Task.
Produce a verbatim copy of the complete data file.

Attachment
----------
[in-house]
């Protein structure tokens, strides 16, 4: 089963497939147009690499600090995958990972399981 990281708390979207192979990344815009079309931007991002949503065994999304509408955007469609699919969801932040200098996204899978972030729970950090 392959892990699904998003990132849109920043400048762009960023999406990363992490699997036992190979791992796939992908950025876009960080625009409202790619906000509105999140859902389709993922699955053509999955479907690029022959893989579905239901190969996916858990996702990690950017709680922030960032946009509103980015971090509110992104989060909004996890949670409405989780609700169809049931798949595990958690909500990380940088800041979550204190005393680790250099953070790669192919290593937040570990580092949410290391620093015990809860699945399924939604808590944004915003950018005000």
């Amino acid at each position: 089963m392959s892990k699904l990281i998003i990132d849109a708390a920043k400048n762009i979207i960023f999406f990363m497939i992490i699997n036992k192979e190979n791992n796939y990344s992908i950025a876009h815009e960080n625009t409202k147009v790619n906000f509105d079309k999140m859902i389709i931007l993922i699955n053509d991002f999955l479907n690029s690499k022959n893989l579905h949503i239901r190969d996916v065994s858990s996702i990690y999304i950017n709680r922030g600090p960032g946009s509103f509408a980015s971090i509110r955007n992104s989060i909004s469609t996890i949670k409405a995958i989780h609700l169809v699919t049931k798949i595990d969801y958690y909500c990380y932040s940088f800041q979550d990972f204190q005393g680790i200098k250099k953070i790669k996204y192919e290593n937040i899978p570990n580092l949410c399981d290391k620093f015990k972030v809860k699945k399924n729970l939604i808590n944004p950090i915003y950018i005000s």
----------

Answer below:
[in-house]
């Protein structure tokens, strides 16, 4: 089963497939147009690499600090995958990972399981 990281708390979207192979990344815009079309931007991002949503065994999304509408955007469609699919969801932040200098996204899978972030729970950090 392959892990699904998003990132849109920043400048762009960023999406990363992490699997036992190979791992796939992908950025876009960080625009409202790619906000509105999140859902389709993922699955053509999955479907690029022959893989579905239901190969996916858990996702990690950017709680922030960032946009509103980015971090509110992104989060909004996890949670409405989780609700169809049931798949595990958690909500990380940088800041979550204190005393680790250099953070790669192919290593937040570990580092949410290391620093015990809860699945399924939604808590944004915003950018005000």
């Amino acid at each position: 089963m392959s892990k699904l990281i998003i990132d849109a708390a920043k400048n762009i979207i960023f999406f990363m497939i992490i699997n036992k192979e190979n791992n796939y990344s992908i950025a876009h815009e960080n625009t409202k147009v790619n906000f509105d079309k999140m859902i389709i931007l993922i699955n053509d991002f999955l479907n690029s690499k022959n893989l579905h949503i239901r190969d996916v065994s858990s996702i990690y999304i950017n709680r922030g600090p960032g946009s509103f509408a980015s971090i509110r955007n992104s989060i909004s469609t996890i949670k409405a995958i989780h609700l169809v699919t049931k798949i595990d969801y958690y909500c990380y932040s940088f800041q979550d990972f204190q005393g680790i200098k250099k953070i790669k996204y192919e290593n937040i899978p570990n580092l949410c399981d290391k620093f015990k972030v809860k699945k399924n729970l939604i808590n944004p950090i915003y950018i005000s």